15 Humboldt Squid Facts You’ll Never Forget

Martha Martins
May 08, 2023 By Martha Martins
Originally Published on Aug 05, 2021
Edited by Monisha Kochhar
Fact-checked by Deeti Gupta
Humboldt squid facts about jumbo flying squid.
Age: 3-18
Read time: 7.1 Min

The Humboldt squid (Dosidicus gigas) was named after an explorer who visited the region in the 18th and 19th centuries. It is popularly known as the jumbo squid owing to its size.

Their population status has not been evaluated however they have been reported to be seen in Chile as well as Alaska. Earlier they were seen only in Peru and central Mexico.

They are an essential part of the ecosystem and are known to attack immediately if approached. They live in great depths and are seldom seen in shallow waters.

They often get confused when looking at scuba divers and attack divers aggressively. They are known to change color and when attacked they change into red color and are known as 'red devil' as well in various regions they are native to.

They are known to even sting to the point of death in some instances.

In turn, these squids form a specialty cuisine in various cultures however, it's essential to ensure that they are cooked well else they could be toxic. If you like this article then visit vampire squid and coconut octopus fact files too.

Humboldt Squid Interesting Facts

What type of animal is a Humboldt Squid?

The Humboldt squid (Dosidicus gigas) is a kind of squid animal that resides in deep levels of the water body.

What class of animal does a Humboldt Squid belong to?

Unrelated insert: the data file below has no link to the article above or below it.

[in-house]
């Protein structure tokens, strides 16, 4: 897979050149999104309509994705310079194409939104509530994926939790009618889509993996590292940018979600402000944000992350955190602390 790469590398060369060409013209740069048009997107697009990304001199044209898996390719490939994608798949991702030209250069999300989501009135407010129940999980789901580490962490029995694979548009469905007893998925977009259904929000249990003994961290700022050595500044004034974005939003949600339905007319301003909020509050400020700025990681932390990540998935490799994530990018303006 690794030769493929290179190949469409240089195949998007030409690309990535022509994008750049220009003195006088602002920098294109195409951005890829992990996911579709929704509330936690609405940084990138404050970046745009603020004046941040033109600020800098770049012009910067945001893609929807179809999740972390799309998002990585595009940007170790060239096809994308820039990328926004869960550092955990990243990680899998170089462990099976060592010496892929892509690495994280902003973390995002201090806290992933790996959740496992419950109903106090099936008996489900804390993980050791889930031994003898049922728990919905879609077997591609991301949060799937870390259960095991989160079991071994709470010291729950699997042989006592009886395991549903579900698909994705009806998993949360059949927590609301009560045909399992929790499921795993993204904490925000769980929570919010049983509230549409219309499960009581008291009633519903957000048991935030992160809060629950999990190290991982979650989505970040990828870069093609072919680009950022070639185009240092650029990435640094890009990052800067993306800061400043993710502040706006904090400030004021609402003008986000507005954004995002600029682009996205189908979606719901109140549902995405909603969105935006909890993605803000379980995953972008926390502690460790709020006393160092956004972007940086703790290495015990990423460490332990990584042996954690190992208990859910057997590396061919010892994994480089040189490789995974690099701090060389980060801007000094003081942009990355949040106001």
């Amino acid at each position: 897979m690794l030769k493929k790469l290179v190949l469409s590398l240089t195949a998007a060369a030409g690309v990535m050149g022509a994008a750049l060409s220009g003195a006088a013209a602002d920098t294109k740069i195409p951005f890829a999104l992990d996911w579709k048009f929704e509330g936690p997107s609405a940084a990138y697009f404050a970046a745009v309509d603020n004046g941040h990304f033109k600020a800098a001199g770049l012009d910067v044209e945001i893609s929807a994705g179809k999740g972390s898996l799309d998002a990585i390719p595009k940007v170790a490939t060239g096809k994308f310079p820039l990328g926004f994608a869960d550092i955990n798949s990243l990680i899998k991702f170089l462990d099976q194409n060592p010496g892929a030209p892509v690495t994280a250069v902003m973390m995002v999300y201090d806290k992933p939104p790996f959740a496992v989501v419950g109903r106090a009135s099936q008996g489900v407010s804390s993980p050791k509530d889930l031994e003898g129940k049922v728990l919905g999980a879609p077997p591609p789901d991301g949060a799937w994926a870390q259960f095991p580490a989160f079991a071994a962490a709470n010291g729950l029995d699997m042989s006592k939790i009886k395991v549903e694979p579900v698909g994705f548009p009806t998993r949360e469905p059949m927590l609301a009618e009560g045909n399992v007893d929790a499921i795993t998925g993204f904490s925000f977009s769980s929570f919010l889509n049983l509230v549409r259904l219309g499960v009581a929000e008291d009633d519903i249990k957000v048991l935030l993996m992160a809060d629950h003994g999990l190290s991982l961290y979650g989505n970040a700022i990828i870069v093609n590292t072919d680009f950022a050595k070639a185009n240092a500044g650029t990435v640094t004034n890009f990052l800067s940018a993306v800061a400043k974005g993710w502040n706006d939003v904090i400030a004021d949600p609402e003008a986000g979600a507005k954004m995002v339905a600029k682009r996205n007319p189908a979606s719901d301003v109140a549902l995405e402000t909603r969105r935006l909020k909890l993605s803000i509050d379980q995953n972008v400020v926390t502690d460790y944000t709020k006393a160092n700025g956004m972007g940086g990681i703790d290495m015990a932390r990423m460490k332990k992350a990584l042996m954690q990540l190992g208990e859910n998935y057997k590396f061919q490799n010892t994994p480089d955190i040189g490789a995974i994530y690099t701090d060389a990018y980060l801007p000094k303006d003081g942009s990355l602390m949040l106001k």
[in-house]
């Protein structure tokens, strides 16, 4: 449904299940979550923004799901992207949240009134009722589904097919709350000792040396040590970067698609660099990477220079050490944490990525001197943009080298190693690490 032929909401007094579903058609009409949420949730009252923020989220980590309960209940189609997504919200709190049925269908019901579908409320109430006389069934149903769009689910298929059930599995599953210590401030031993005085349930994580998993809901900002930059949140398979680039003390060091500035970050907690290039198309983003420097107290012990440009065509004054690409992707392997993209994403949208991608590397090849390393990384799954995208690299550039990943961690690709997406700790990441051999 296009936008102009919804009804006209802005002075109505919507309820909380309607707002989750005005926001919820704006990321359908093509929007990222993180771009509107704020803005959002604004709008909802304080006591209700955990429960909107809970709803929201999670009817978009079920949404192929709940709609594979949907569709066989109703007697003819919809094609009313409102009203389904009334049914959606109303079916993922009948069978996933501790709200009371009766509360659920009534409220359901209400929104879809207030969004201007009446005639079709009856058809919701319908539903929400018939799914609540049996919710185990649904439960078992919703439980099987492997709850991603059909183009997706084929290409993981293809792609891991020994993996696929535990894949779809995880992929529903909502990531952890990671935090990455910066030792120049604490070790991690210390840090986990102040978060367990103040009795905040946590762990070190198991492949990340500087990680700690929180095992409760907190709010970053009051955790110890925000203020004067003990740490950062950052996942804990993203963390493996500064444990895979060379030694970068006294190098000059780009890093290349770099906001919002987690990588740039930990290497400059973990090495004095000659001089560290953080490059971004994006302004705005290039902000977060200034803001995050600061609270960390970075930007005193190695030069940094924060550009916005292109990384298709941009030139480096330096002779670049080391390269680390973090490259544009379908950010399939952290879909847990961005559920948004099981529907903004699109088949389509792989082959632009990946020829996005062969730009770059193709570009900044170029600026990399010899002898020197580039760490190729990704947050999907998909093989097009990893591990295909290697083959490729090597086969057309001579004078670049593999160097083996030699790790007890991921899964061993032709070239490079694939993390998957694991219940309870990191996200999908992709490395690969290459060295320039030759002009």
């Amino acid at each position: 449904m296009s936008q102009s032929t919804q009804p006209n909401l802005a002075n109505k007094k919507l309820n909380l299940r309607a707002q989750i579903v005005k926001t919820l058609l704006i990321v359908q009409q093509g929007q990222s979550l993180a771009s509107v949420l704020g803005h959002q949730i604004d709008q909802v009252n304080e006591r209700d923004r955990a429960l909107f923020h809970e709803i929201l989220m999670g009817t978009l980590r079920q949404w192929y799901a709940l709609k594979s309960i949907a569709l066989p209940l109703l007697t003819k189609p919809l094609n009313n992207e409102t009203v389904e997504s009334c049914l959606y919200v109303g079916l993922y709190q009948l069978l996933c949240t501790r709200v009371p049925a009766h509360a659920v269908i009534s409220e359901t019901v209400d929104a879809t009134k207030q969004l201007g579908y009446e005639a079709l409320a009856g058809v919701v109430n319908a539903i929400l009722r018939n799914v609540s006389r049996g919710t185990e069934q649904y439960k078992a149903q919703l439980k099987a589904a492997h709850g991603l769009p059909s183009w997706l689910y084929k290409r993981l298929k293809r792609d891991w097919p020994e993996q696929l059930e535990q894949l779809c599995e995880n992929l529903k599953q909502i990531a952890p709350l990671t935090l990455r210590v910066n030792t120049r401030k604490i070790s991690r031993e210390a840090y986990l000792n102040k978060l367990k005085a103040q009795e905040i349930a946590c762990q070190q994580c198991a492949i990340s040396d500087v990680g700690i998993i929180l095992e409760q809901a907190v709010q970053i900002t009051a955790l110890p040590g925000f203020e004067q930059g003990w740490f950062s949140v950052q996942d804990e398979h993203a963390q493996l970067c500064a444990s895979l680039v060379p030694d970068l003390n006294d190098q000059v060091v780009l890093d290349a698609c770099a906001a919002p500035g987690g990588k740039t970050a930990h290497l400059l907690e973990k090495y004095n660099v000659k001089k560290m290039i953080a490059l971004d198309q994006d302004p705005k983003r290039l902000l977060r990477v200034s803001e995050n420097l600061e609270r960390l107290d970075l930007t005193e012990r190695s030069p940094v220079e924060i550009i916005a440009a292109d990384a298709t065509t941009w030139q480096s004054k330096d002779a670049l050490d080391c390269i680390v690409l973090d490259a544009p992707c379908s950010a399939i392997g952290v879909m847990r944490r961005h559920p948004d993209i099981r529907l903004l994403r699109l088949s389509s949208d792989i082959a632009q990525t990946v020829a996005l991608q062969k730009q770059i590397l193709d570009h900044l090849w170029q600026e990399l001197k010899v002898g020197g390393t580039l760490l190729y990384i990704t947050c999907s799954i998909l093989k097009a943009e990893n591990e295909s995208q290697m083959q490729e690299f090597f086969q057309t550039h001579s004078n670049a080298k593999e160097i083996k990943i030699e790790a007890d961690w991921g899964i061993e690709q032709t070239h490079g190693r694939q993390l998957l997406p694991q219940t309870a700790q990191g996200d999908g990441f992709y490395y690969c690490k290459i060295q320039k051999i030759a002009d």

The Humboldt squid is often categorized along with fishes however, they belong to the Cephalopoda class of species and the Ommastrephidae family.

How many Humboldt Squids are there in the world?

The Humboldt squid conservation status has not been evaluated however most reports suggest a steady increase. The exact distribution of Humboldt squid in the world is not known. There exist a total of 300 species of squids in the world.  

Where does a Humboldt Squid live?

These jumbo squids are known to inhabit deep waters of the Humboldt Current that flows northwest from Tierra del Fuego to the northern coast of Peru. The first sightings of this species took place in Monterey Bay.

The Humboldt squid is seen in a large range in the Gulf of California where they have developed as a sport fishery as well as in Chile and Alaska and the Pacific Ocean ecosystem.

What is a Humboldt Squid's habitat?

The Humboldt squid lives in the Pacific Ocean and other water bodies located around Peru, central Mexico as well as Chile, and Alaska. Their distribution is from tropical to subtropical latitudes. They live closer to the ocean floor and are seldom seen in upper levels of the water body.